People often ask ‘how do you say so and so in Jamaican Patois.’ They would be surprised to find out that although they may consider Jamaicans to be walking Jamaican dictionaries, even they sometimes don’t know what some terms and expressions mean. They too can be stumped when trying to give the Jamaican to English translation for certain Jamaican words. This should be of no surprise because for some (not all) expressions and words the meanings are elusive. It should also be noted that because Jamaican Patois has many of English words, many words and expressions are either very similar or exactly the same in Jamaican as they are in Standard English.
People often ask how would you say ‘I love you’ in Jamaican or ‘How do you count in Jamaican.’ Well the answer is you say it exactly the same in the Jamaican dialect as you would in Standard English. The differences are in the pronunciation and some of the vocabulary. Similarly, there are different words for terms of endearment (expressing closeness or relation), in Jamaican Patois which differ from those in Standard English.
There are not many dictionaries specializing in translating Standard English to its Jamaican equivalent. The dictionaries that do exist can usually be found online but you have to spend some time searching to find those. Likewise, there are books written specifically about translating Jamaican to Standard English and vice versa but they too are far and few in between. Therefore, learning ‘how to say things in Jamaica’ is usually left up to the individual. Furthermore, when trying to learn to speak a language for which there is not much source material the individual is more often than not left up to his or her own creativity, or resourcefulness, to acquire the necessary learning material for that particular language. As an aside note: one of the best ways to learn any language or dialect is to live in the country that speaks that language. Another good way to learn a language or dialect is to take courses. Other ways would include listening to music, watching movies and as mentioned previously, reading books written about the subject.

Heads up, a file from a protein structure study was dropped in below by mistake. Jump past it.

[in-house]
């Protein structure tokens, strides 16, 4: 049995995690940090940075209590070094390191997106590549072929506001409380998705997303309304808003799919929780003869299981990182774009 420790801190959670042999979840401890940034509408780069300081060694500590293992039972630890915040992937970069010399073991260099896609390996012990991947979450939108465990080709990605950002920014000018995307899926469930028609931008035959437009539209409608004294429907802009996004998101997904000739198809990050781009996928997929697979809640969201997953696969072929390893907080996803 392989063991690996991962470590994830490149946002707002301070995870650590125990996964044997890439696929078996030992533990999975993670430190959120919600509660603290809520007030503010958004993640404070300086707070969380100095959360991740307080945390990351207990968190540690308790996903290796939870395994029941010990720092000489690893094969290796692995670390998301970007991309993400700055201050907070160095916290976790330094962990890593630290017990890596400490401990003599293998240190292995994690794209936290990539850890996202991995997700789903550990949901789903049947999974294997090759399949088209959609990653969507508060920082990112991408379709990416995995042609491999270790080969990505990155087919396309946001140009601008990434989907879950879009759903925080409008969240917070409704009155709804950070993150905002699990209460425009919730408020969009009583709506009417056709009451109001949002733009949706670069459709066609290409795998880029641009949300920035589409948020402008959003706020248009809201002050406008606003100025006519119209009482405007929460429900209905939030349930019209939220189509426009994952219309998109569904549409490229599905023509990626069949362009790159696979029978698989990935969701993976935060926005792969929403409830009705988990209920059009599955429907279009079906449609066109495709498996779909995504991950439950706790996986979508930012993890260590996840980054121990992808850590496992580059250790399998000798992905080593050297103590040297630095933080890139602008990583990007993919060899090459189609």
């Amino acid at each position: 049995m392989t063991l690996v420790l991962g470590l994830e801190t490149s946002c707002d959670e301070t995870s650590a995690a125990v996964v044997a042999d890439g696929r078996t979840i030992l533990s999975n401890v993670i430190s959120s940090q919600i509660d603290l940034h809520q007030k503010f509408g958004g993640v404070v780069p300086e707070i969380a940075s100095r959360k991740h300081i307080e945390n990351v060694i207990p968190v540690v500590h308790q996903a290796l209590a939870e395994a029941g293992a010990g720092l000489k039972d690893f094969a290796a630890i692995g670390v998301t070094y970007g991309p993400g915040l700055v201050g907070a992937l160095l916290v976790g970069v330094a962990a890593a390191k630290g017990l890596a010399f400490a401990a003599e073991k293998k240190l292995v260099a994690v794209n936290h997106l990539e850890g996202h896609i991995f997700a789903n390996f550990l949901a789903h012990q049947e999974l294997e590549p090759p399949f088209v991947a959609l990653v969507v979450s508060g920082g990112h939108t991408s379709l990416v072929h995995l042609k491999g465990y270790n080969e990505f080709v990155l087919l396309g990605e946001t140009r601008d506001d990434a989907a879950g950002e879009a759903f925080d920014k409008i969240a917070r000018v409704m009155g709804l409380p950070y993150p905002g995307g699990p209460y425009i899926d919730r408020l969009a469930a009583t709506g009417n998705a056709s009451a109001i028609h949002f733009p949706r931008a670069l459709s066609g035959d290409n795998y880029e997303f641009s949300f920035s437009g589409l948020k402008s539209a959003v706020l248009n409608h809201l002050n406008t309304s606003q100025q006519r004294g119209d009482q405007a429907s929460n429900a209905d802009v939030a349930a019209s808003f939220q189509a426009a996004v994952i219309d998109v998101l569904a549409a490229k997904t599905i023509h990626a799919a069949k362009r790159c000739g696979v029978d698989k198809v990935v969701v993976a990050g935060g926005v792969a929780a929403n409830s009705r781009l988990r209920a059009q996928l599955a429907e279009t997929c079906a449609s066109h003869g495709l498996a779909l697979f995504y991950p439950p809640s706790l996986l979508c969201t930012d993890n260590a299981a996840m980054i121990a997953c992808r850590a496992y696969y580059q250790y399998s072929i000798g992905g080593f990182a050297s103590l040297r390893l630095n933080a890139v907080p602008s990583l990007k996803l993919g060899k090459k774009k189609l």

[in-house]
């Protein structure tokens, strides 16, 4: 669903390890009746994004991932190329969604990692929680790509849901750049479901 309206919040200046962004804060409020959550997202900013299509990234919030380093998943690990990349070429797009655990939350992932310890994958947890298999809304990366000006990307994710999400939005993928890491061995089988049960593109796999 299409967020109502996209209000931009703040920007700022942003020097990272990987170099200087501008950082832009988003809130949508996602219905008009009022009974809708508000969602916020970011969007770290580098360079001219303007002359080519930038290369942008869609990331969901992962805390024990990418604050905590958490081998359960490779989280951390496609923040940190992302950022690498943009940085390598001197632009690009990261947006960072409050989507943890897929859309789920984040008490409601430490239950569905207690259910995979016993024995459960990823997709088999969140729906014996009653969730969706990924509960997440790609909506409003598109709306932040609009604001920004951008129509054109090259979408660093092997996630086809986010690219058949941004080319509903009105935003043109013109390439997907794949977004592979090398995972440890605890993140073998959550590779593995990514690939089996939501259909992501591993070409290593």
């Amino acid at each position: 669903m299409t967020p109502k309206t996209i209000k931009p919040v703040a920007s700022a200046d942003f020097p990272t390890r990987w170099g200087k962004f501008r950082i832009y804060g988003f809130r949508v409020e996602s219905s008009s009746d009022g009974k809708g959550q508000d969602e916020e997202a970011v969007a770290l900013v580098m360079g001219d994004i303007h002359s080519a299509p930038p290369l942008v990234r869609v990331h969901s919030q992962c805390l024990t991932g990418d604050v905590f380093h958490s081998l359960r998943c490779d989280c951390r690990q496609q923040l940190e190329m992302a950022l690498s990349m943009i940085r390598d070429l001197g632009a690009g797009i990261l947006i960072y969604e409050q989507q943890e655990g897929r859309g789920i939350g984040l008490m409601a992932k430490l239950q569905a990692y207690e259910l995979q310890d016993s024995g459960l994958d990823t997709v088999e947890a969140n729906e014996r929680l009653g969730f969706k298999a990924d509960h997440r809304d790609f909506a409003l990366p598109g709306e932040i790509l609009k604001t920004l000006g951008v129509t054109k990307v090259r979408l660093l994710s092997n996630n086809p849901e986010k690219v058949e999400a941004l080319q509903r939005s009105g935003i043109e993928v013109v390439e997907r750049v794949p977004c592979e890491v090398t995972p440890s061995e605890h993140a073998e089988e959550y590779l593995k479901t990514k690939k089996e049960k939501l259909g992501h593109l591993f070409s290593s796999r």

Whatever method is used to study Jamaican, it all boils down to the same things: time and dedication. Putting in the time and dedicating some time to uninterrupted study are necessary once you have the appropriate study material. Living in a foreign country where another language is spoken, automatically means that you’ll have to the spend time. You’ll also hear the language being spoken every day and if you interact with others then you’ll begin learning picking words and vocabulary. However, when your only means of studying is through music or books then it is imperative that you set aside the time and make the effort to study. Experts might suggest that repeating out loud and using audio material are the best ways of learning and reinforcing what you’ve learned.
People often ask ‘how do you say certain things in Jamaican Patois.’ The answer is not always clear cut. However, there are thousands of Jamaican words and phrases worth learning. Another important aspect of learning Jamaican would be learning the syntax of the dialect. Syntax, like so many other things, is best learned through exposure to the language and by continual practice and speaking. By practicing and incorporating some or all of these learning techniques you might be well on your way learning how to say things in Jamaican patois.